NASA’s Resumes Resupply Missions From Virginia Spaceport

Posted October 17th, 2016 at 3:45 pm (UTC-5)
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The Orbital ATK Antares rocket, with the Cygnus spacecraft onboard, launches from Pad-0A, Monday, Oct. 17, 2016 at NASA's Wallops Flight Facility in Virginia. (NASA/Bill Ingalls)

The Orbital ATK Antares rocket, with the Cygnus spacecraft onboard, launches from Pad-0A, Monday, Oct. 17, 2016 at NASA’s Wallops Flight Facility in Virginia. Orbital ATK’s sixth contracted cargo resupply mission with NASA to the International Space Station is delivering over 5,100 pounds of science and research, crew supplies and vehicle hardware to the orbital laboratory and its crew. Photo Credit: (NASA/Bill Ingalls)

UPDATE: An Orbital ATK Antares 230 rocket carrying its Cygnus cargo spacecraft (pdf) was successfully sent into space at 7:45PM EDT (2245 UTC) on Monday, October 17th from the refurbished Pad 0A at the Mid-Atlantic Regional Spaceport.

The launch site is located on the southern tip of NASA’s Wallops Island Flight facility on the eastern shore of Virginia.

Monday’s launch marks the aerospace company’s return to the Virginia launch site after its last attempt to do so, on October 28, 2014, ended with a catastrophic explosion and fire just six seconds after lift-off.

The Antares rocket, Cygnus spacecraft, as well as its payload were all destroyed in the fiery accident.

NASA reported the explosion also caused significant damage to the launch pad which has been repaired and upgraded to accommodate an upgraded Antares rocket.

Along with the improved launch vehicle, the Cygnus spacecraft itself was also upgraded to allow for increased payload capacity. The enhanced cargo ship, which first went into space in December 2015, also sports new fuel tanks and UltraFlex solar arrays (pdf).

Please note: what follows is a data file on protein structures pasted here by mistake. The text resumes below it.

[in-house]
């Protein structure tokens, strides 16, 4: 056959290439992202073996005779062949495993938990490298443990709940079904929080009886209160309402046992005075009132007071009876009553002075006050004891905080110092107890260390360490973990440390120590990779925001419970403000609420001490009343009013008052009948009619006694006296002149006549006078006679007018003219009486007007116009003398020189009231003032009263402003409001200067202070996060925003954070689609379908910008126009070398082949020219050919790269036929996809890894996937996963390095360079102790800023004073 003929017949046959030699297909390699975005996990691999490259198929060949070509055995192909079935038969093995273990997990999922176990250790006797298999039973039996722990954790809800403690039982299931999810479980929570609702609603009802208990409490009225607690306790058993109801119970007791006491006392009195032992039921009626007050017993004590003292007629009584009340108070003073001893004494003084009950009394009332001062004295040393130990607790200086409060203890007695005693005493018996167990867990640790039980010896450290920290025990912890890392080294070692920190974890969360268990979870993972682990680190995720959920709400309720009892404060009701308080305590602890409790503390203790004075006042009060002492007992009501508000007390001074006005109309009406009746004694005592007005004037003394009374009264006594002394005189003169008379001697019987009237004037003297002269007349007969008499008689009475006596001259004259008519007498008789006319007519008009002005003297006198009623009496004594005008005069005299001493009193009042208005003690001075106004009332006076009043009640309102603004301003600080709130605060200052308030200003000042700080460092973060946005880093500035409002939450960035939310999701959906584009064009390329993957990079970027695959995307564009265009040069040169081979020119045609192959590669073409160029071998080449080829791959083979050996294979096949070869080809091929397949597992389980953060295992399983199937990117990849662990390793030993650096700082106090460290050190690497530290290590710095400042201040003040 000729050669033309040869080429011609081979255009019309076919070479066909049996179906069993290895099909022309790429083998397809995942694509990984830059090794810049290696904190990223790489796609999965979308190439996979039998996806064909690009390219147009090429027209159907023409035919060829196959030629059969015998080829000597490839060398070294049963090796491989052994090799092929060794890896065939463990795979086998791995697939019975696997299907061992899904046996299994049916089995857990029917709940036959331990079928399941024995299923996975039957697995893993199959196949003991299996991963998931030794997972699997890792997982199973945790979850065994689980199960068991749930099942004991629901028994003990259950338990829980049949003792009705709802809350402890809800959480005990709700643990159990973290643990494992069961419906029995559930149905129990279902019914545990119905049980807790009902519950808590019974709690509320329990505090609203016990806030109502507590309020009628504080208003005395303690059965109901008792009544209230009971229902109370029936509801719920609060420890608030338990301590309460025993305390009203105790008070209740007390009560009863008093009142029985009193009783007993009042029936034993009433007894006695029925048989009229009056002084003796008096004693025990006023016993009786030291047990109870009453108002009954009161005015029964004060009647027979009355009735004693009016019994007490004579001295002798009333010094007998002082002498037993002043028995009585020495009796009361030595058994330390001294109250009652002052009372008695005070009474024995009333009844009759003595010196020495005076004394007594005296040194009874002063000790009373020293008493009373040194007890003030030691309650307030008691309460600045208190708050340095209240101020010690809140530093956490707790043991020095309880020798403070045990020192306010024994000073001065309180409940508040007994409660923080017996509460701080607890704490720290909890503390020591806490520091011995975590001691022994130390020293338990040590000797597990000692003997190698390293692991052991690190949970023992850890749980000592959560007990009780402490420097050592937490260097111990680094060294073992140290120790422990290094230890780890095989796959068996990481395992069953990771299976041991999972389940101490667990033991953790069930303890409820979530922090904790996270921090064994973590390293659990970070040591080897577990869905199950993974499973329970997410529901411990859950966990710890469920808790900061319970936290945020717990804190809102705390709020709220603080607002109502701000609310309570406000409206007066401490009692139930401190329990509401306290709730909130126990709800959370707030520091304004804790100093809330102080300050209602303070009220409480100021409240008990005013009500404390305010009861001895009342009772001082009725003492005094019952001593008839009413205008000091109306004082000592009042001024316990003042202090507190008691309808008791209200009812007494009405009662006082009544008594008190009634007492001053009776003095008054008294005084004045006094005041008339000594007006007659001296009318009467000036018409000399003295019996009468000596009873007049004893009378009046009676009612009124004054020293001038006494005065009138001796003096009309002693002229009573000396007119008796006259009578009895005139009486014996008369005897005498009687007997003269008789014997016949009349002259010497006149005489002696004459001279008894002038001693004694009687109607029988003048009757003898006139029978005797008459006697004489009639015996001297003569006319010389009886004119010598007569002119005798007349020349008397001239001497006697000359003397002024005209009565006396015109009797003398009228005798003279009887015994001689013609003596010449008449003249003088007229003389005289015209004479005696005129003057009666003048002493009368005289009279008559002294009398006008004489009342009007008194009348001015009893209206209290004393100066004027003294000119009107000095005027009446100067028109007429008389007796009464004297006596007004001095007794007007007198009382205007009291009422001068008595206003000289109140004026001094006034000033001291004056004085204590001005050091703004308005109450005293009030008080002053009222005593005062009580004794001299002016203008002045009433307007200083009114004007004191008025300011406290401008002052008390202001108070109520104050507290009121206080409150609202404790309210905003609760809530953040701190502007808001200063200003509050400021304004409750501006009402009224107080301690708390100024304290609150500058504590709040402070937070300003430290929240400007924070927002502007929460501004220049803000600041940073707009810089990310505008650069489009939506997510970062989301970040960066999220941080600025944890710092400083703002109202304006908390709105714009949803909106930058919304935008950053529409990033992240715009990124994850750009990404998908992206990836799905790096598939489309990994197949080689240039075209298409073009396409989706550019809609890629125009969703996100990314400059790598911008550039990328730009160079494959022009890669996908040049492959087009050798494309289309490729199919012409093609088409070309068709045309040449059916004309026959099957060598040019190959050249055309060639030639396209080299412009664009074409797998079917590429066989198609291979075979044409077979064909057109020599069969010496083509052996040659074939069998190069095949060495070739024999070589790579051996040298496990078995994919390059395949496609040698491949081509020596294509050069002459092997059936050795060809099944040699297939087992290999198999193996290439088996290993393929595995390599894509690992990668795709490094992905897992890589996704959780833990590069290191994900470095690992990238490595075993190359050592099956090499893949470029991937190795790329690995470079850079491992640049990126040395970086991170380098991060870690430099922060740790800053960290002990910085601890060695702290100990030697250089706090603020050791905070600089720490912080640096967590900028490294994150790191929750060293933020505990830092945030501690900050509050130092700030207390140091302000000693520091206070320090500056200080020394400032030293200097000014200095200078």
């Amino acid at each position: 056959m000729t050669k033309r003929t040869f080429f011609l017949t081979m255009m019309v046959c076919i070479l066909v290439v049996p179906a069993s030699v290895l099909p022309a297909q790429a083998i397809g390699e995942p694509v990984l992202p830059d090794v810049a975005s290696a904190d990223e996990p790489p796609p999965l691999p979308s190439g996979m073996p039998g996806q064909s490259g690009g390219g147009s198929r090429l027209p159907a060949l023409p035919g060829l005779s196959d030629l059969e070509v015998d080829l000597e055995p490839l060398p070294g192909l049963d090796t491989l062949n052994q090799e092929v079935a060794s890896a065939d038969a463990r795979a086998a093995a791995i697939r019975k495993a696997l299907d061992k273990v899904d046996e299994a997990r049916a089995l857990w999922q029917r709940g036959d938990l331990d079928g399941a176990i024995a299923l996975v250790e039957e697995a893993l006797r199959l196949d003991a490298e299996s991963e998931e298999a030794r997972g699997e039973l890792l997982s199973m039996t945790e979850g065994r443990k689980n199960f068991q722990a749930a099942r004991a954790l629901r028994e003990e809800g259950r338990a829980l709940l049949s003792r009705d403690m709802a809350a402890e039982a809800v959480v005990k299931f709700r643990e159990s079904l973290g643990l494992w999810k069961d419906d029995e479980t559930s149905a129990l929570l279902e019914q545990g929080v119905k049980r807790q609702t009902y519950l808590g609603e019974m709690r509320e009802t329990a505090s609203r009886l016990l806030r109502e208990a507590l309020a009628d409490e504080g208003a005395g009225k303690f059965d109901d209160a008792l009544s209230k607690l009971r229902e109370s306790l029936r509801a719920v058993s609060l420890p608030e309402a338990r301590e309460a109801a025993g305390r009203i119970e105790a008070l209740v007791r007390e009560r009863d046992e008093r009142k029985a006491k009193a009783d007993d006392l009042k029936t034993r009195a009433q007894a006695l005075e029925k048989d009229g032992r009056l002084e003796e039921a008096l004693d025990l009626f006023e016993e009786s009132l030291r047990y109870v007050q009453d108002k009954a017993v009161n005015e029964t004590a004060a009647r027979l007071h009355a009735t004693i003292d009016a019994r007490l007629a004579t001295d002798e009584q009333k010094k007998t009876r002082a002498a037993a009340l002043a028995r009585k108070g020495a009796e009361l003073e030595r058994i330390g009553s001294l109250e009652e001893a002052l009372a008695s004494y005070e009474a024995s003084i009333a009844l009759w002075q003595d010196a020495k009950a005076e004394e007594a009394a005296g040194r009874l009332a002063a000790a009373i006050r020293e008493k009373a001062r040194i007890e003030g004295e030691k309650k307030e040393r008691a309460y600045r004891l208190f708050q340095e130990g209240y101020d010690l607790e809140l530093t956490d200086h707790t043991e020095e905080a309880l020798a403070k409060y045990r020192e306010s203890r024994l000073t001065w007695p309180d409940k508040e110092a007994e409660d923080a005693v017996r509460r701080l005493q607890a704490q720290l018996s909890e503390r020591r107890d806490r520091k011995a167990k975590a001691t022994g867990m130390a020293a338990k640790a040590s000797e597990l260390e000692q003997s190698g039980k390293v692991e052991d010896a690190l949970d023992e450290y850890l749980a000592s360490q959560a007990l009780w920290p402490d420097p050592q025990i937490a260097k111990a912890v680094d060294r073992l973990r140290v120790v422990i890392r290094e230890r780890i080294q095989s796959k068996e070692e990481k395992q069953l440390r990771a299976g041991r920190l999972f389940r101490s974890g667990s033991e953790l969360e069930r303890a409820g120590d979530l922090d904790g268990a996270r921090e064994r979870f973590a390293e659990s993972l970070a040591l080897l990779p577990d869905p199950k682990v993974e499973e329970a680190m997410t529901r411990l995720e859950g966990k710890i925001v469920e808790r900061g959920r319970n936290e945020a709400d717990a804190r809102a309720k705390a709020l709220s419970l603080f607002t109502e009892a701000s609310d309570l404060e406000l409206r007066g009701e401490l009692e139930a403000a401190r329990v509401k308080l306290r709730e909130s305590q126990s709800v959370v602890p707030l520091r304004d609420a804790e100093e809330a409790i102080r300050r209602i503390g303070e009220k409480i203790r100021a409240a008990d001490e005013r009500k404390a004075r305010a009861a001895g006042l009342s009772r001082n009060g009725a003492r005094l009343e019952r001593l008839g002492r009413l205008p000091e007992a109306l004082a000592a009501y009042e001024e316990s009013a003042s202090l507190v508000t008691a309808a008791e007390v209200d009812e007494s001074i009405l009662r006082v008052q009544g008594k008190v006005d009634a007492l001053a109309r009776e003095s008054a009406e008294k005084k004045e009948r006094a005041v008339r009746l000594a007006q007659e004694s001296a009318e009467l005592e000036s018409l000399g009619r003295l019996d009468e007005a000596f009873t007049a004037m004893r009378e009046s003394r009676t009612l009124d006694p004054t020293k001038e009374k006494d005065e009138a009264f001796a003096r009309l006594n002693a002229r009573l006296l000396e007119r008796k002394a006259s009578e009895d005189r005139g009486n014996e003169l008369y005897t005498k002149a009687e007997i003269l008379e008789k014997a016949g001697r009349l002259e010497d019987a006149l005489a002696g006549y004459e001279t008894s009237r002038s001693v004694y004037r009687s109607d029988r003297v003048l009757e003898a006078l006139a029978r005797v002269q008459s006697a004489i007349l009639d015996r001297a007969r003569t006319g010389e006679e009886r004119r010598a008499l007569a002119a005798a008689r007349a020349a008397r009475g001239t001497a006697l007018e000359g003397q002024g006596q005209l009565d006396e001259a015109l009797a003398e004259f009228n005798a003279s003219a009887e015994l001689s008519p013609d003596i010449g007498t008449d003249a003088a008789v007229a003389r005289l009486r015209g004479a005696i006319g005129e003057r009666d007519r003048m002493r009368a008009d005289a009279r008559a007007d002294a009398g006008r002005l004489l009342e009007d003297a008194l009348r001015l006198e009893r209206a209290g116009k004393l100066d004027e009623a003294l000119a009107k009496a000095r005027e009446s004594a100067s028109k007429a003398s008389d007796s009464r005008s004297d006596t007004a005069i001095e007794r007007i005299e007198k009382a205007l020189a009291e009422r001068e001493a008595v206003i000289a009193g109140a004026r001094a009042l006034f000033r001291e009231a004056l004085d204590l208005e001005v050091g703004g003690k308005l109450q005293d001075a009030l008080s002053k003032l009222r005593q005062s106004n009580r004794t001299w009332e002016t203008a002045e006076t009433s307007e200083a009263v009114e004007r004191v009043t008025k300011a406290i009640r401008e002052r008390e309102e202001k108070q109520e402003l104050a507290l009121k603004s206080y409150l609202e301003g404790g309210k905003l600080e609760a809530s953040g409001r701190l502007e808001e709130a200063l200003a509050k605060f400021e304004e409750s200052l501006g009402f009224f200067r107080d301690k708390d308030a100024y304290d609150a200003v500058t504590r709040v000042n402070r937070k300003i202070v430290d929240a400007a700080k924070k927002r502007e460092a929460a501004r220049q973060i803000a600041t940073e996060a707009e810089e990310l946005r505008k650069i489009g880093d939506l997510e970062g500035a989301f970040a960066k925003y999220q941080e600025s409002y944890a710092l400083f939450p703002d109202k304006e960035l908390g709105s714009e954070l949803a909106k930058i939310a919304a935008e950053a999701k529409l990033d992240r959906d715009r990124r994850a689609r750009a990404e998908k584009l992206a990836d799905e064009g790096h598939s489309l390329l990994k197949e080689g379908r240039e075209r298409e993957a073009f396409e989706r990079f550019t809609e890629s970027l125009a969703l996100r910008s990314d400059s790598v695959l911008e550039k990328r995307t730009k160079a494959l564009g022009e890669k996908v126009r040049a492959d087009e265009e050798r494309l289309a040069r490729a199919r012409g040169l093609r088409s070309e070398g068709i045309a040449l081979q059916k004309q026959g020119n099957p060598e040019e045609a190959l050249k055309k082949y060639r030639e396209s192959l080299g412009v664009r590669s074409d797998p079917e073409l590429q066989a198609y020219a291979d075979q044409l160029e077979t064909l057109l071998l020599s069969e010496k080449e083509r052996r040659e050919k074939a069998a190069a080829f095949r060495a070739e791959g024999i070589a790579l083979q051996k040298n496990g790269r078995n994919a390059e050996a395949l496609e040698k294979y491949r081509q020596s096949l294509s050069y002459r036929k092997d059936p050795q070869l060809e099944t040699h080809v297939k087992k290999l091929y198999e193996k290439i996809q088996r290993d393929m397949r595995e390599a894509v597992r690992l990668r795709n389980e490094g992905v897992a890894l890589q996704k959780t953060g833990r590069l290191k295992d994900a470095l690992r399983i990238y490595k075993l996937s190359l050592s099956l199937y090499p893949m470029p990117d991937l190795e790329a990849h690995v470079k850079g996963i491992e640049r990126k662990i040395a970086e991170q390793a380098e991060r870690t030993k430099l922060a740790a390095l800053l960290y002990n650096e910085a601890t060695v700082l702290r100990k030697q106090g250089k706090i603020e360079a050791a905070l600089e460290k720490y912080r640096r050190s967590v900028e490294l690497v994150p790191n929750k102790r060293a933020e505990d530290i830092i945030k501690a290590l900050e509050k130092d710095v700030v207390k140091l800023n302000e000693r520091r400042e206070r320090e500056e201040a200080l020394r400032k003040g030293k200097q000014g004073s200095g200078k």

Orbital ATK has a tradition of naming each of its Cygnus spacecraft after deceased astronauts. This mission’s spacecraft is named in honor of the late Alan G. Poindexter, a former astronaut and naval aviator. Poindexter, who was selected for NASA’s astronaut program in 1998, flew on two space shuttle missions during his career as an astronaut.

This resupply mission, called OA-5, is carrying 2,313 kg of material that includes food, supplies, provisions and emergency equipment for the ISS crew, as well as the Spacecraft Fire Experiment-II or Saffire-II that will study the behavior of combustion in microgravity.

The Orbital Sciences Corporation Antares rocket, with the Cygnus spacecraft onboard suffers a catastrophic anomaly moments after launch on October 28, 2014 from the Mid-Atlantic Regional Spaceport at NASA's Wallops Flight Facility in Virginia. (NASA)

The Orbital Sciences Corporation Antares rocket, with the Cygnus spacecraft onboard suffers a catastrophic anomaly moments after launch on October 28, 2014 from the Mid-Atlantic Regional Spaceport at NASA’s Wallops Flight Facility in Virginia. (NASA)

NASA says the Cygnus is scheduled to arrive at the space station on Sunday, October 23rd, which is a bit later than usual.

Its arrival was delayed to allow for the docking and reception of a Soyuz spacecraft carrying three new ISS crew members on Friday, October 21st.

NASA astronaut Shane Kimbrough, along with cosmonauts Sergey Ryzhikov and Andrey Borisenko of the Russian space agency Roscosmos are scheduled to be sent to the International Space Station from the Baikonur Cosmodrome in Kazakhstan on Wednesday, October 19th at 0805 UTC.

After Cygnus’ arrival at the ISS, crewmembers Takuya Onishi of the Japan Aerospace Exploration Agency and NASA’s Kate Rubins will use the robotic arm of the space station’s Mobile Servicing System to grab, rotate and install Cygnus on the bottom of the station’s Unity module.

According to NASA, the cargo ship will remain attached to the ISS for a little over three weeks to allow ISS crewmembers to unload the new supplies and then pack it with waste for disposal.

Cygnus is scheduled to leave the ISS and head for Earth on November 18th. The space agency says the spacecraft and its load of garbage is expected to burn up as it reenters the atmosphere.

Launch of ISS Resupply Mission 0A-5 on October 17, 2016 (NASA)

Rick Pantaleo
Rick Pantaleo maintains the Science World blog and writes stories for VOA’s web and radio on a variety of science, technology and health topics. He also occasionally appears on various VOA programs to talk about the latest scientific news. Rick joined VOA in 1992 after a 20 year career in commercial broadcasting.

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